Your first-line-of-defense against Preventing Corrosion is the passive oxide layer of your Surgical Instruments. Stainless steel surgery instruments are made of corrosion resistant high-grade specialty steels. The key word here is “resistant”. Corrosion resistant does not mean corrosion proof. One of the special characteristics of these steels is that the manufacturer forms a passive oxide layer on the surface, which protects them against corrosion. This makes surgery instruments as corrosion resistant as possible. It is imperative that you maintain the passive oxide layer to prevent corrosion and maintain your surgery instruments in optimal condition. If this is not done the stainless steel will be more susceptible to corrosion, pitting and stains.This will reduce the life of the surgery instruments and/or render it useless. Initially, all “stainless steel” surgical instruments have the same corrosion resistance. When strength and hardness requirements are important factors for instrument function, corrosion resistance is generally lower. Increasing the corrosion resistance would soften the stainless steel. Manufacturers of surgery instruments and surgical instrument containers recommend the use of neutral pH Surgical Instrument Cleaners. Newly developed neutral pH all-in-one or "combination detergent" Surgical Instrument Cleaners have been shown to be effective in optimizing the efficacy of the "passive oxide layer". This will provide a longer life for stainless steel surgery instruments. Surgical Instrument Cleaners with a high or low pH have been shown to erode the passive layer. The most common of these cleaning concentrates utilize an alkaline detergent with an acid neutralizer. Virtually all manufacturers of surgical instruments and surgical instrument containers recommend against using these detergents and recommend using a neutral ph Surgical Instrument Cleaner. More information and studies regarding the "passive oxide layer" of Surgical Instruments is below.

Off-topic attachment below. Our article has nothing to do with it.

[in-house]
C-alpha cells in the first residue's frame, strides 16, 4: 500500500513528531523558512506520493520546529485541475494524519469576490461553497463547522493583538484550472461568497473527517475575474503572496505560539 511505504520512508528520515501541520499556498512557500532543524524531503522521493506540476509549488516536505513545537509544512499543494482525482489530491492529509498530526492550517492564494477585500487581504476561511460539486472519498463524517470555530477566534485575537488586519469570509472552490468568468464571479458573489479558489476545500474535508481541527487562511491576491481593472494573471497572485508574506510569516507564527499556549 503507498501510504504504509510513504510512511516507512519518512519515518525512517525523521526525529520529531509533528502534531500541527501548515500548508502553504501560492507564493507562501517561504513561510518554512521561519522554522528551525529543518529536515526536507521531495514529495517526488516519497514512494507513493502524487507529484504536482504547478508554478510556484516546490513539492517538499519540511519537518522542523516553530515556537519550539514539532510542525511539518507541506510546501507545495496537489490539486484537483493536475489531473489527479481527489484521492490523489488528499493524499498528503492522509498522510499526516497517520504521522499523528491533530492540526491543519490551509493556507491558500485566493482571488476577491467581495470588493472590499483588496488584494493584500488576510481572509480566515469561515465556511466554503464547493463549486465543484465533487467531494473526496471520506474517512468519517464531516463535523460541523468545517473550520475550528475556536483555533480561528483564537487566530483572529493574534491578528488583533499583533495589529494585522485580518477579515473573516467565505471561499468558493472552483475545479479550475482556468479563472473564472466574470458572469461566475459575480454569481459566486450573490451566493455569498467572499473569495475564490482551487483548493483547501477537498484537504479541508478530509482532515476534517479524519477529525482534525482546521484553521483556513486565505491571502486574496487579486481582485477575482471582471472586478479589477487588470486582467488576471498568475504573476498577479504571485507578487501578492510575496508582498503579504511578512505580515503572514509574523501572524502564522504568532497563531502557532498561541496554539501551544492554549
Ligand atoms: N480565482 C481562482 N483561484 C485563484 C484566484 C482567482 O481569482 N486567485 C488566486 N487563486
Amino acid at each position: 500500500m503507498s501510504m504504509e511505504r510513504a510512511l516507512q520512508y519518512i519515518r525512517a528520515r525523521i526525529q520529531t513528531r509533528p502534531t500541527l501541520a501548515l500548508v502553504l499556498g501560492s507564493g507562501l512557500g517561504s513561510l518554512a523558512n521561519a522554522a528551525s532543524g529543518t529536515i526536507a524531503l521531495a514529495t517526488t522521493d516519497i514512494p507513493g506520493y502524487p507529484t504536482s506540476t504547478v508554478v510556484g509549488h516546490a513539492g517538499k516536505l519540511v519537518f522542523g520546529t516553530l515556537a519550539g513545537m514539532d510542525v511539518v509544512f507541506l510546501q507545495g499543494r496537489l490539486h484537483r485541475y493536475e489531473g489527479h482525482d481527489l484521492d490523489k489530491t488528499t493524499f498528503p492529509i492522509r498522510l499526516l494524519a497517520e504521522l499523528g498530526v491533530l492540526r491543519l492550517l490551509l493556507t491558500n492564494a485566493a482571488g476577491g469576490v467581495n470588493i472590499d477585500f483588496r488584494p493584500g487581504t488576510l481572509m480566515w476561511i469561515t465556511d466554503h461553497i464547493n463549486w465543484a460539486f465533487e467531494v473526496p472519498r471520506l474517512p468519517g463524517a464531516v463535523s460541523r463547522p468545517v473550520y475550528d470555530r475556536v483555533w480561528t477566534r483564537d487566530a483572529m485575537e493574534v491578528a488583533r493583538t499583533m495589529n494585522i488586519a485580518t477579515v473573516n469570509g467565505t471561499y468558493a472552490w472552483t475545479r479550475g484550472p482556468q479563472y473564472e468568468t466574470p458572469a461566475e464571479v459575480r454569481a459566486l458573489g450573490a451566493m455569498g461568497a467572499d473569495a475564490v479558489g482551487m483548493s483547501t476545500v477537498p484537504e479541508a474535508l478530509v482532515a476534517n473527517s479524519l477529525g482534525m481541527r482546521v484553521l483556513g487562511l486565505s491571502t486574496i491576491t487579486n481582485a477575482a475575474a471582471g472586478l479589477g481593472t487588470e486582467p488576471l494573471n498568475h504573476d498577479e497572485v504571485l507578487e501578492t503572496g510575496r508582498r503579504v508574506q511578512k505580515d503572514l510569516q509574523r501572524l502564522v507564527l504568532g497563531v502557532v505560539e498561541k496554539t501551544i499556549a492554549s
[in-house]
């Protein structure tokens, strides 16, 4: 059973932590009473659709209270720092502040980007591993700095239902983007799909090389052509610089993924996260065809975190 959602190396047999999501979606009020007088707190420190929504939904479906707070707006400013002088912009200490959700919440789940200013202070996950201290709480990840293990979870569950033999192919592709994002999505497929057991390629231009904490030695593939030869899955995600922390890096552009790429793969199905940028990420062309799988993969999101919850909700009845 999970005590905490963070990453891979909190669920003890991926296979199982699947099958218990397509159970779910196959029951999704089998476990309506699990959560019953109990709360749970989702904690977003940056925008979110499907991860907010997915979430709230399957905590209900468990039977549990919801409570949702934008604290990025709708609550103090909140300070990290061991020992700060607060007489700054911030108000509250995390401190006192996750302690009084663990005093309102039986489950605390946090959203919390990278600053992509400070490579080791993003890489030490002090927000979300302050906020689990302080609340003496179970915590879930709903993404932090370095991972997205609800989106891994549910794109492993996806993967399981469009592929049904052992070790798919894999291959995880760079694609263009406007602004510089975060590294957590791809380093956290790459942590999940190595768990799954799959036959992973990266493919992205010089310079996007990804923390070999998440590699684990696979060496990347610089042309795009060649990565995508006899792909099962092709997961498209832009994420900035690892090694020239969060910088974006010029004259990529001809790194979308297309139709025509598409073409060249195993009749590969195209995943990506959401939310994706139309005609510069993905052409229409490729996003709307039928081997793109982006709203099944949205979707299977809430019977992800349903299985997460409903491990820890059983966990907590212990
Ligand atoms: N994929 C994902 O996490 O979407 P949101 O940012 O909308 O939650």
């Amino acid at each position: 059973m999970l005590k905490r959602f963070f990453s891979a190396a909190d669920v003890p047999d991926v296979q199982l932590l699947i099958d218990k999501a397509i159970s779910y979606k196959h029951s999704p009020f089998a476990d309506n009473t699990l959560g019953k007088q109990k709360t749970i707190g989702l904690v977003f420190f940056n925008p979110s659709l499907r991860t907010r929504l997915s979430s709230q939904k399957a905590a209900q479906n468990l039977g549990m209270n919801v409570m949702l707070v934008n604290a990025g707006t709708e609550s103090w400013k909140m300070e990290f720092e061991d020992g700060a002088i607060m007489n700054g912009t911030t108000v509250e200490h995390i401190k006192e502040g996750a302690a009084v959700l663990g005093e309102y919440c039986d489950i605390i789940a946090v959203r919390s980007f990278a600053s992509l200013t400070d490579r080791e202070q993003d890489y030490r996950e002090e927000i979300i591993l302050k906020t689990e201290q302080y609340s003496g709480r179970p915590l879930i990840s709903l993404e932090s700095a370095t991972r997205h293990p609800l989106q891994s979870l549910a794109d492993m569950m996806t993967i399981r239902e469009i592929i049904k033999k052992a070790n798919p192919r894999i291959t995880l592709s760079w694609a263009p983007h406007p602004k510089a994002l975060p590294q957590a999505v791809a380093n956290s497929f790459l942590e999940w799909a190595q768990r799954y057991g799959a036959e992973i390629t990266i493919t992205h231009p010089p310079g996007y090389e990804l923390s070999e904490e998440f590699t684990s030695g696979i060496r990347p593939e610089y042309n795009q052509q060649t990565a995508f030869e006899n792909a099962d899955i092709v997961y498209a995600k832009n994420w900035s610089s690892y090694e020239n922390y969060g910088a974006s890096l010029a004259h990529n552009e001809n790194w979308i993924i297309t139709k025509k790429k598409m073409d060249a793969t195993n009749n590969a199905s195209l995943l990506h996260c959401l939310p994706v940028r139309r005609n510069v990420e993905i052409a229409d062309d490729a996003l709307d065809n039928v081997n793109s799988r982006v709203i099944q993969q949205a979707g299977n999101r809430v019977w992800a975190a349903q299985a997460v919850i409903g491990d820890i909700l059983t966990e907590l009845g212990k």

ONEcleaner Surgical Instrument Enzyme Detergent Lubricant Cleaner
Yellow-brown to dark-brown stains or spots on surgical stainless steel instruments are frequently mistaken for "rust". These residue deposits (stains or spots arranged in groups or along edges or in crevices) are usually the instrument being exposed to result of high chloride content. They will lead to pitting of the surgical instrument surface if not removed. (see Avoiding High Levels of Chloride below) Excessively hard water can contain high levels of salt sufficient to cause stains or spots that appear as rust. Boilers used to generate the steam for steam sterilizers, if not cleaned properly, will produce contaminated steam which can deposit minerals onto instruments during the sterilization process.
Avoiding High Levels of Chloride